Mustafa and Firas left Syria in 2011 and joined the opposition. Firas Tlass subsequently financed the Farouq Brigades operating in the Tlass family’s native district of Al-Rastan in Homs Governorate. Firas’s younger brother, Manaf Tlass, former Brigadier General of the Syrian Republican Guard’s 105th (other sources say 104th) Brigade, subsequently emigrated to Jordan and attempted to form an opposition military force intended to replace the Syrian armed forces. The project proved a failure.
One other member of the al-Assad family’s inner circle to have fled Syria since the beginning of the uprising is Ali Habib Mahmud, another former minister of defence (2009–11). Unlike the Sunni Tlass family, Mahmud is an Alawite. He may be viewed as the highest ranking representative of the Alawite minority to have pledged allegiance to the Syrian revolution. Mahmud initially led the operation to suppress the uprising, and was even subjected to sanctions for this. However, after losing his post he established contact with the militants and left the country.
There are reasons to believe that the Tlass family and Mahmud fled Syria not because of their support for the opposition, per se, but rather due to the alignment of forces within the Syrian leader’s inner circle. Bashar al-Assad’s relatives found a way to get rid of their most influential rivals, accusing them of sympathizing with the opposition and maintaining contacts with them, while criticizing their inability to stifle the uprising. In this situation, the Tlass family and Mahmud had nothing left to do but join the opposition.
The Tlass family and Mahmud may yet theoretically make a return to Syrian politics, as they are seen as acceptable politicians both by the opposition and by some of the Ba’ath functionaries. Everything will depend on the progress and direction of the peace process. If a national accord government is formed, then members of the Tlass family might be appointed ministers. They could even, under certain circumstances, lead this government.
The Explosion of July 18, 2012 as a Political Factor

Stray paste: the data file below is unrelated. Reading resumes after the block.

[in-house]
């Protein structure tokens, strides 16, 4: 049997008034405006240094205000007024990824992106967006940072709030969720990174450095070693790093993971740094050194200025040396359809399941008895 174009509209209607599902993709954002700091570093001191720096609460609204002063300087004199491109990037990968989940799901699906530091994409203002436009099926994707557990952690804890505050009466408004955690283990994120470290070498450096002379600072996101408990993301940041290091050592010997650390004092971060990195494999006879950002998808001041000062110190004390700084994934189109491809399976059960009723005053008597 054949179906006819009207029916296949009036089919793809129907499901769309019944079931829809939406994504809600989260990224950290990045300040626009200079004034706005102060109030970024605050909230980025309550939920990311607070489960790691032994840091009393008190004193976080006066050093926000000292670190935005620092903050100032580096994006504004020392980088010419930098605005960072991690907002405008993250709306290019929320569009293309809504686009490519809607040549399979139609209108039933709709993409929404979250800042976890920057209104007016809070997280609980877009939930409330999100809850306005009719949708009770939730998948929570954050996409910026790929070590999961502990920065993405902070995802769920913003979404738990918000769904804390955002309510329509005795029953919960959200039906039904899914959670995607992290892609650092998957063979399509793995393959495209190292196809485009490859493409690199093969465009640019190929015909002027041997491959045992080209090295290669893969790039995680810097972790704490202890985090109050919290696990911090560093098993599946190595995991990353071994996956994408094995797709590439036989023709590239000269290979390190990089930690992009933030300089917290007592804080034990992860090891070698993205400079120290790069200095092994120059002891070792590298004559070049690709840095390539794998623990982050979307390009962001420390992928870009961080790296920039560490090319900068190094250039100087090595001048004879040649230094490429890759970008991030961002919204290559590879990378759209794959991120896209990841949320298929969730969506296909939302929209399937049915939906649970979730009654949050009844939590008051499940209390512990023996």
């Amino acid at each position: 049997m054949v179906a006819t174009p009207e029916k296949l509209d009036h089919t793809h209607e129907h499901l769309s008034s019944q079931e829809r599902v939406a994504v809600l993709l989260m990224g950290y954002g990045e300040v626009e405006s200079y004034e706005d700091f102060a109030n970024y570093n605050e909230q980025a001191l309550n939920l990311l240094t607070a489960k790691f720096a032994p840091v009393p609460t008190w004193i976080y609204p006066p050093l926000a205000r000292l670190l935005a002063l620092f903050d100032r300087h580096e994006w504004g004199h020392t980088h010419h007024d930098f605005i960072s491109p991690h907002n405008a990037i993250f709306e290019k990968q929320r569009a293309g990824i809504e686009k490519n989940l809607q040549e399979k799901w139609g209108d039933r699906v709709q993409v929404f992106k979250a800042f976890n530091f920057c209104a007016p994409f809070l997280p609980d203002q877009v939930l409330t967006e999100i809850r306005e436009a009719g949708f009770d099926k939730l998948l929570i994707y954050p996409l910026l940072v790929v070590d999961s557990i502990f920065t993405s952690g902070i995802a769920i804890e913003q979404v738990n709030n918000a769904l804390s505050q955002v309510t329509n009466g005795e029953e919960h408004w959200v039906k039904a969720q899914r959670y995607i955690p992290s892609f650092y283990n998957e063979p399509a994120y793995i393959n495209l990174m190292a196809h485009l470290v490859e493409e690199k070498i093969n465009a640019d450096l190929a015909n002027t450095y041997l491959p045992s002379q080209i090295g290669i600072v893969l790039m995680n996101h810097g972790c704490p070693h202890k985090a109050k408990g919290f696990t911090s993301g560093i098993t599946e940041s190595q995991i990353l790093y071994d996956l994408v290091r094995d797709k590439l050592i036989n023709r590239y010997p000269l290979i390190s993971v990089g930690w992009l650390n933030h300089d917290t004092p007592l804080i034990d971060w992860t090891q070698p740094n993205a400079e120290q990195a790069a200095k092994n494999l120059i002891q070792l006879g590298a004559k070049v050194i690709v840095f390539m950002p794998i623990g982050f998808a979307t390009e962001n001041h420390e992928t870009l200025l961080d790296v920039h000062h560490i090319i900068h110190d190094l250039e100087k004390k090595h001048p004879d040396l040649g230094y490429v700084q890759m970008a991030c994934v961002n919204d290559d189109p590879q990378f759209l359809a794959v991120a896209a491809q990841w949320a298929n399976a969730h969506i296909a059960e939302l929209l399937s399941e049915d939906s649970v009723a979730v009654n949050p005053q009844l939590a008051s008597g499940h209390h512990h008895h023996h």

Another important development that reshaped the inner circle was the explosion at the National Security headquarters in Damascus that took place on July 18, 2012. Liwa al-Islam (now known as Jaysh al-Islam) claimed responsibility for the attack. The blast killed several influential representatives of Al-Assad’s inner circle; the most prominent casualty was Assef Shawkat, husband of Bashar al-Assad’s sister Bushra, who had enjoyed significant clout with the Ba’ath leadership.
Shawkat had been on rather strained terms with some of the al-Assad family members. On the one hand, he was believed to be a close confidant of Bashar al-Assad since his return from London following the death of his brother, Basil Shawkat. On the other hand, Assef was in conflict with Maher al-Assad. According to some reports, Maher had fired a shot at Assef in 1999, wounding him in the stomach. Nevertheless, it was the trio of Assef Shawkat and the al-Assad brothers whom experts named as the central figures of the inner circle. Shawkat held senior official posts in the Syrian government: he was head of Military Intelligence in 2005–10, deputy chief of staff in 2009–11 and, from April 2011 until his death, deputy minister of defence acting as chief of staff of the armed forces.
Maher al-Assad and Rami Makhlouf at the Top of the Pyramid
The flight of the Tlass family and Assef Shawkat’s death promoted Bashar al-Assad’s younger brother Maher and his cousin Rami Makhlouf to senior roles within the inner circle. The two came to have a decisive say in the decision-making process, despite the fact that they do not hold key posts in the government.
Maher al-Assad is currently described as the second most important figure in Syria after the president. He is the de-facto commander of the 4th Armoured Division (Maher’s official military post is that of commander of the division’s 42nd Brigade, whereas the division is officially commanded by Major General Mohammad Ali Durgham), and also supervises the Republican Guard, the elite force charged with guarding government installations and defending the capital city.
Apart from holding command posts and being represented in the central committee of the Ba’ath Party, Maher al-Assad is a financial magnate. According to some reports, he earned up to $1 billion supplying food to the Saddam Hussein regime in Iraq, and further increased his wealth through a money-laundering scheme involving the Lebanese bank Al-Madina, which subsequently folded. Sources have indicated that Maher controls the Sheraton hotel network in Syria and certain media outlets, including Cham Press. This means that, in addition to the loyal 4 th Division and the Republican Guard, Maher al-Assad commands significant financial influence.
Maher is on rather difficult terms with Rami Makhlouf, another influential member of Bashar al-Assad’s current inner circle. The two may be partners on certain projects: it is known that they used to do business together in Lebanon and the United Arab Emirates before the beginning of the Syrian civil war. In other situations, however, they may be seen as rivals.
One of Maher al-Assad’s important partners is believed to be Muhammad Hamsho, who represents his interests in the business community. The latter is involved in financing a range of pro-government media outlets, such as Addounia TV, and owns Hamsho International Group, as well as stakes in Middle East Marketing, Syria International for Artistic Production and Al-Sham Holding. Hamsho also acts as the middleman for the business structures of Maher al-Assad and Rami Makhlouf.